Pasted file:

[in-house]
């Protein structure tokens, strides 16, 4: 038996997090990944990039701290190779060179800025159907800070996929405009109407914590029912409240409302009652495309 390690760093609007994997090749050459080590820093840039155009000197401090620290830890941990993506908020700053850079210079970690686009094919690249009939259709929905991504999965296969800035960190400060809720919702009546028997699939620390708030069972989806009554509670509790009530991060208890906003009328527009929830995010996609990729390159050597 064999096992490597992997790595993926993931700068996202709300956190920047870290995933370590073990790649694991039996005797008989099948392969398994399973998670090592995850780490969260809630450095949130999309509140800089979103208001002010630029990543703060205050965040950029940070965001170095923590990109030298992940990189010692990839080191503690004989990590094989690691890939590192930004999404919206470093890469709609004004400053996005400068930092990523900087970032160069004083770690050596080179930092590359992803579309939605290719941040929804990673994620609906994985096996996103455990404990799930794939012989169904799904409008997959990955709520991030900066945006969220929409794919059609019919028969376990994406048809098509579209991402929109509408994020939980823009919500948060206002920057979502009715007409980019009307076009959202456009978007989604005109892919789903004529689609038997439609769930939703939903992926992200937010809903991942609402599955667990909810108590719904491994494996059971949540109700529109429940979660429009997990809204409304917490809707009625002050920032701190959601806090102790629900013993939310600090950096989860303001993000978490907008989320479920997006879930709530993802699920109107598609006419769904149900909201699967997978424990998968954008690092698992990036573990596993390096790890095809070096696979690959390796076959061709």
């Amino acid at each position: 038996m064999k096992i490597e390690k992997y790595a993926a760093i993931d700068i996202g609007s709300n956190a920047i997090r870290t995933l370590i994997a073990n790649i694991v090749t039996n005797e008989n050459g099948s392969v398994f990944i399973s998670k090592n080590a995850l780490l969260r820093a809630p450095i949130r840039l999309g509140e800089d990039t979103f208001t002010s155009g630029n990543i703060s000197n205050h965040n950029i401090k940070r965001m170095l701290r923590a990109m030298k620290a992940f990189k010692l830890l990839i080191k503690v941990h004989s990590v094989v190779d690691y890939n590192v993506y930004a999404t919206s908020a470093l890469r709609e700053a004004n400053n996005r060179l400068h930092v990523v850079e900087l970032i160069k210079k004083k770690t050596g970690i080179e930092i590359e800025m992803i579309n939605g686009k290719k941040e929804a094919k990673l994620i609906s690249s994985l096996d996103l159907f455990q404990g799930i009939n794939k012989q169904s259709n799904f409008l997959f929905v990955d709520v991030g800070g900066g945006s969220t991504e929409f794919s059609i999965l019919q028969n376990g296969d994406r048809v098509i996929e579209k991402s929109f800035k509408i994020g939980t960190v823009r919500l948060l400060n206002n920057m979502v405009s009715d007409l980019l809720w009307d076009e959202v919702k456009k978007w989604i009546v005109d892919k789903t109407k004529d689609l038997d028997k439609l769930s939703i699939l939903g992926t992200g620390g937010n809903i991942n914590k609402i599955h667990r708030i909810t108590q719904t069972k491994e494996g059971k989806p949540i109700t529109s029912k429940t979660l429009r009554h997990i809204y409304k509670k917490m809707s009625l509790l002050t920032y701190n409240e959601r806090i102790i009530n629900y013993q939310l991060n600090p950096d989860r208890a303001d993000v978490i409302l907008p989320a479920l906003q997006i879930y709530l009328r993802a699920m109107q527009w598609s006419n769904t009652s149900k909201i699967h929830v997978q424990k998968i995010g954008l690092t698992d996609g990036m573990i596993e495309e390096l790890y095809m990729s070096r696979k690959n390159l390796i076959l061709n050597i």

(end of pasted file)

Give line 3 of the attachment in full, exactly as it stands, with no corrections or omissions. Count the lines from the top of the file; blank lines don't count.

């Amino acid at each position: 038996m064999k096992i490597e390690k992997y790595a993926a760093i993931d700068i996202g609007s709300n956190a920047i997090r870290t995933l370590i994997a073990n790649i694991v090749t039996n005797e008989n050459g099948s392969v398994f990944i399973s998670k090592n080590a995850l780490l969260r820093a809630p450095i949130r840039l999309g509140e800089d990039t979103f208001t002010s155009g630029n990543i703060s000197n205050h965040n950029i401090k940070r965001m170095l701290r923590a990109m030298k620290a992940f990189k010692l830890l990839i080191k503690v941990h004989s990590v094989v190779d690691y890939n590192v993506y930004a999404t919206s908020a470093l890469r709609e700053a004004n400053n996005r060179l400068h930092v990523v850079e900087l970032i160069k210079k004083k770690t050596g970690i080179e930092i590359e800025m992803i579309n939605g686009k290719k941040e929804a094919k990673l994620i609906s690249s994985l096996d996103l159907f455990q404990g799930i009939n794939k012989q169904s259709n799904f409008l997959f929905v990955d709520v991030g800070g900066g945006s969220t991504e929409f794919s059609i999965l019919q028969n376990g296969d994406r048809v098509i996929e579209k991402s929109f800035k509408i994020g939980t960190v823009r919500l948060l400060n206002n920057m979502v405009s009715d007409l980019l809720w009307d076009e959202v919702k456009k978007w989604i009546v005109d892919k789903t109407k004529d689609l038997d028997k439609l769930s939703i699939l939903g992926t992200g620390g937010n809903i991942n914590k609402i599955h667990r708030i909810t108590q719904t069972k491994e494996g059971k989806p949540i109700t529109s029912k429940t979660l429009r009554h997990i809204y409304k509670k917490m809707s009625l509790l002050t920032y701190n409240e959601r806090i102790i009530n629900y013993q939310l991060n600090p950096d989860r208890a303001d993000v978490i409302l907008p989320a479920l906003q997006i879930y709530l009328r993802a699920m109107q527009w598609s006419n769904t009652s149900k909201i699967h929830v997978q424990k998968i995010g954008l690092t698992d996609g990036m573990i596993e495309e390096l790890y095809m990729s070096r696979k690959n390159l390796i076959l061709n050597i």